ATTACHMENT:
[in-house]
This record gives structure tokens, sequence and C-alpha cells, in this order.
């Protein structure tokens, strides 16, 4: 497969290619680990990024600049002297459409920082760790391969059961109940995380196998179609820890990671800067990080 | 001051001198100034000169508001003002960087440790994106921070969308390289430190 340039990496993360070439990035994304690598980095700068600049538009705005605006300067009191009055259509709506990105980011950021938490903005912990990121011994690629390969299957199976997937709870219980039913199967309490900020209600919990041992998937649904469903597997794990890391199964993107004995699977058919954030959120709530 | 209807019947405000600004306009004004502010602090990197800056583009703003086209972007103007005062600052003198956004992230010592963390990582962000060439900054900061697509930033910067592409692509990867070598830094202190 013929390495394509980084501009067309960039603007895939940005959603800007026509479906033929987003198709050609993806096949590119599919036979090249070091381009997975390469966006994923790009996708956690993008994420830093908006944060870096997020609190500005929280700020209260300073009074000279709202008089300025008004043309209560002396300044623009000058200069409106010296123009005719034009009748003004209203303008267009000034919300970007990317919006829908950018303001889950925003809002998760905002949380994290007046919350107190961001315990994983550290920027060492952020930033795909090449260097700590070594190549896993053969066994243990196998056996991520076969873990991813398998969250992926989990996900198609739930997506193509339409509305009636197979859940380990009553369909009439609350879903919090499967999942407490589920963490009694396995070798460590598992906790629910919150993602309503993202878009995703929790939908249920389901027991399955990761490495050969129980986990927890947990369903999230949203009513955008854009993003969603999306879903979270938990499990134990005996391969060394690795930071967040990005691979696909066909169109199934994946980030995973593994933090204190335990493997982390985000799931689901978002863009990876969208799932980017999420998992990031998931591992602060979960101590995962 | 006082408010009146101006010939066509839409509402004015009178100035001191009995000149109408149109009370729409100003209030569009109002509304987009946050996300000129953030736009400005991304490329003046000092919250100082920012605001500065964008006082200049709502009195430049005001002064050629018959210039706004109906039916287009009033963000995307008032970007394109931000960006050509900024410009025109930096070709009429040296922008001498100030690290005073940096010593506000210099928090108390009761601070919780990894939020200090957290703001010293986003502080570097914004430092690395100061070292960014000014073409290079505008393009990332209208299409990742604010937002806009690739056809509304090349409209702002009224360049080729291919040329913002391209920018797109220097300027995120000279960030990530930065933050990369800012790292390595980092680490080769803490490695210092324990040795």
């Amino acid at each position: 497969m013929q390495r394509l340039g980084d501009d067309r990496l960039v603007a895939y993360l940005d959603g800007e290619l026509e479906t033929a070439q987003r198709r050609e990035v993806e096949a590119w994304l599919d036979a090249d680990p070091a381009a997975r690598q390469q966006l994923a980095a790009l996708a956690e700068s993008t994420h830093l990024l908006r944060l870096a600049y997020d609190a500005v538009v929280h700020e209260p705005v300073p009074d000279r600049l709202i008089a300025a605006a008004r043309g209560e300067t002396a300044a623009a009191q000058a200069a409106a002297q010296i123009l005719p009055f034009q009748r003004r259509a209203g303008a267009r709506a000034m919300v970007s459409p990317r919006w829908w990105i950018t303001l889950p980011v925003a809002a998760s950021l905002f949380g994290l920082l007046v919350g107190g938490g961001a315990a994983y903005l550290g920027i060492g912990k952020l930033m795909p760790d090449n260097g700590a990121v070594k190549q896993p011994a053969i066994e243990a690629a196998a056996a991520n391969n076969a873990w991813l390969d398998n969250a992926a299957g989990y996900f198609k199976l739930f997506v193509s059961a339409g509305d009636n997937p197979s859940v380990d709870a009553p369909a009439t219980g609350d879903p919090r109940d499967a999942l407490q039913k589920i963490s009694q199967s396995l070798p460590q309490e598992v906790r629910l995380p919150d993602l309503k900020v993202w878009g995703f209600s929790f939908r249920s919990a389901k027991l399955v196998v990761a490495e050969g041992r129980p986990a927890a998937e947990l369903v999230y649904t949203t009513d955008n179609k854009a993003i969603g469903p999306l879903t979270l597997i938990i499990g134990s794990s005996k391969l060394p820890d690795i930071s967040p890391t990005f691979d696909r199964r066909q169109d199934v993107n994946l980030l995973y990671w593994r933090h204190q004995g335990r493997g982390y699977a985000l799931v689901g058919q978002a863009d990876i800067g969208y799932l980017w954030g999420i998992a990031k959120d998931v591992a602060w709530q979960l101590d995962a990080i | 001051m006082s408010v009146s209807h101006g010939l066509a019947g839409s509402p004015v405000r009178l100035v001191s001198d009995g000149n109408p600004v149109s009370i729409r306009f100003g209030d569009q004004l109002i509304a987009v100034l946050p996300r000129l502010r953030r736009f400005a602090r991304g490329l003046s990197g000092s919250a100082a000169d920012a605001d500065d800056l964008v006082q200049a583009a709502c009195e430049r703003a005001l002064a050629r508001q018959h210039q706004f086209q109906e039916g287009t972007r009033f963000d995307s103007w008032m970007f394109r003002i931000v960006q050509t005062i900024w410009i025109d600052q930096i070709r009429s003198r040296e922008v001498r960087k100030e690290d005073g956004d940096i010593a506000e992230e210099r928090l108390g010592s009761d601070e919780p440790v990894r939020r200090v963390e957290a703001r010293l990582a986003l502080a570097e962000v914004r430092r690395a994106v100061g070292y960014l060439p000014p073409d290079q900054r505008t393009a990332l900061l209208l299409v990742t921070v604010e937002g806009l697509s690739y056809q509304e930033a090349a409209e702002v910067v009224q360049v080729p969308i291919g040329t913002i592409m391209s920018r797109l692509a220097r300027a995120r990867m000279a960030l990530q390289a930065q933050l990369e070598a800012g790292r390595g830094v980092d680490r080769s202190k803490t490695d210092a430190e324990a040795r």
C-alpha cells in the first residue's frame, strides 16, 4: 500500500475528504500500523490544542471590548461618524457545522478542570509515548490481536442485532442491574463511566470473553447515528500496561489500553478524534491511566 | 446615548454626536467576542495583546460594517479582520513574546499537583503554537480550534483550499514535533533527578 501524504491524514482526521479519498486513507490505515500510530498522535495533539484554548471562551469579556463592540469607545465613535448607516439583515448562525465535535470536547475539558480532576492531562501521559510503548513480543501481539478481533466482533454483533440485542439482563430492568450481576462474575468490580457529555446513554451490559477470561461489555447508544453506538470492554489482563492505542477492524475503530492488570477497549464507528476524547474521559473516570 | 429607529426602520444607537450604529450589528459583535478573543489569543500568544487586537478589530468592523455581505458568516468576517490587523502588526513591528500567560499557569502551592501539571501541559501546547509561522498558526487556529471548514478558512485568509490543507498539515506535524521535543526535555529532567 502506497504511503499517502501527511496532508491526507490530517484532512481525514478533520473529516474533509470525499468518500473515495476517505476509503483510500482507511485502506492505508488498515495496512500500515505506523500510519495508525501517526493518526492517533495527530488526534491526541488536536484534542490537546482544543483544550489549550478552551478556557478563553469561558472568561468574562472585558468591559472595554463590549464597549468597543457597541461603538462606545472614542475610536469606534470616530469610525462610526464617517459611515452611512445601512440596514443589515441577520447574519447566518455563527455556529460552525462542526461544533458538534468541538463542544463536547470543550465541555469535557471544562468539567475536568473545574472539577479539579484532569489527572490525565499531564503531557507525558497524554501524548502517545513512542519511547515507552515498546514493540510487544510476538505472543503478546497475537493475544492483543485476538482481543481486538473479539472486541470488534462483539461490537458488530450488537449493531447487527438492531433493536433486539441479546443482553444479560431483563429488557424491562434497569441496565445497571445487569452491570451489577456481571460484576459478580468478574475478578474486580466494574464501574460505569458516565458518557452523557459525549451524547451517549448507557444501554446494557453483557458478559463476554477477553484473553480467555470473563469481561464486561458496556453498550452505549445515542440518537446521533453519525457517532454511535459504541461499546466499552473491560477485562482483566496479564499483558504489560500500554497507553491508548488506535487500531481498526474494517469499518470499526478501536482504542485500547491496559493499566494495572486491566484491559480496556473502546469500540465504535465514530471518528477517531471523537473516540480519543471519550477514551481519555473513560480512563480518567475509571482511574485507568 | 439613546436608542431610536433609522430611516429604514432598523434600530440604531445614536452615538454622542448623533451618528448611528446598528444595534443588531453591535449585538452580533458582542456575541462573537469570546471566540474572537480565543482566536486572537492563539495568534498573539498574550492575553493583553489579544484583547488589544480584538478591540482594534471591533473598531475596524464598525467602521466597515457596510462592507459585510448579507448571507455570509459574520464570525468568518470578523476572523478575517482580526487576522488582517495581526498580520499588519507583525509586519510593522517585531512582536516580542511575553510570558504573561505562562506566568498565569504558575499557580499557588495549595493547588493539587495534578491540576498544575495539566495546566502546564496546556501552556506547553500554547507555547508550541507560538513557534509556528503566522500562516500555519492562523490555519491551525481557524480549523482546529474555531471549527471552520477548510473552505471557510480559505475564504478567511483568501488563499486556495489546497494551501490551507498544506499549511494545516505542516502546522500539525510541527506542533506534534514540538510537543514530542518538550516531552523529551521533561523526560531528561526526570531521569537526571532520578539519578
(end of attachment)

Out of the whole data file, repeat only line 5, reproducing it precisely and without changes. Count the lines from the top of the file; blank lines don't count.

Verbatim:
C-alpha cells in the first residue's frame, strides 16, 4: 500500500475528504500500523490544542471590548461618524457545522478542570509515548490481536442485532442491574463511566470473553447515528500496561489500553478524534491511566 | 446615548454626536467576542495583546460594517479582520513574546499537583503554537480550534483550499514535533533527578 501524504491524514482526521479519498486513507490505515500510530498522535495533539484554548471562551469579556463592540469607545465613535448607516439583515448562525465535535470536547475539558480532576492531562501521559510503548513480543501481539478481533466482533454483533440485542439482563430492568450481576462474575468490580457529555446513554451490559477470561461489555447508544453506538470492554489482563492505542477492524475503530492488570477497549464507528476524547474521559473516570 | 429607529426602520444607537450604529450589528459583535478573543489569543500568544487586537478589530468592523455581505458568516468576517490587523502588526513591528500567560499557569502551592501539571501541559501546547509561522498558526487556529471548514478558512485568509490543507498539515506535524521535543526535555529532567 502506497504511503499517502501527511496532508491526507490530517484532512481525514478533520473529516474533509470525499468518500473515495476517505476509503483510500482507511485502506492505508488498515495496512500500515505506523500510519495508525501517526493518526492517533495527530488526534491526541488536536484534542490537546482544543483544550489549550478552551478556557478563553469561558472568561468574562472585558468591559472595554463590549464597549468597543457597541461603538462606545472614542475610536469606534470616530469610525462610526464617517459611515452611512445601512440596514443589515441577520447574519447566518455563527455556529460552525462542526461544533458538534468541538463542544463536547470543550465541555469535557471544562468539567475536568473545574472539577479539579484532569489527572490525565499531564503531557507525558497524554501524548502517545513512542519511547515507552515498546514493540510487544510476538505472543503478546497475537493475544492483543485476538482481543481486538473479539472486541470488534462483539461490537458488530450488537449493531447487527438492531433493536433486539441479546443482553444479560431483563429488557424491562434497569441496565445497571445487569452491570451489577456481571460484576459478580468478574475478578474486580466494574464501574460505569458516565458518557452523557459525549451524547451517549448507557444501554446494557453483557458478559463476554477477553484473553480467555470473563469481561464486561458496556453498550452505549445515542440518537446521533453519525457517532454511535459504541461499546466499552473491560477485562482483566496479564499483558504489560500500554497507553491508548488506535487500531481498526474494517469499518470499526478501536482504542485500547491496559493499566494495572486491566484491559480496556473502546469500540465504535465514530471518528477517531471523537473516540480519543471519550477514551481519555473513560480512563480518567475509571482511574485507568 | 439613546436608542431610536433609522430611516429604514432598523434600530440604531445614536452615538454622542448623533451618528448611528446598528444595534443588531453591535449585538452580533458582542456575541462573537469570546471566540474572537480565543482566536486572537492563539495568534498573539498574550492575553493583553489579544484583547488589544480584538478591540482594534471591533473598531475596524464598525467602521466597515457596510462592507459585510448579507448571507455570509459574520464570525468568518470578523476572523478575517482580526487576522488582517495581526498580520499588519507583525509586519510593522517585531512582536516580542511575553510570558504573561505562562506566568498565569504558575499557580499557588495549595493547588493539587495534578491540576498544575495539566495546566502546564496546556501552556506547553500554547507555547508550541507560538513557534509556528503566522500562516500555519492562523490555519491551525481557524480549523482546529474555531471549527471552520477548510473552505471557510480559505475564504478567511483568501488563499486556495489546497494551501490551507498544506499549511494545516505542516502546522500539525510541527506542533506534534514540538510537543514530542518538550516531552523529551521533561523526560531528561526526570531521569537526571532520578539519578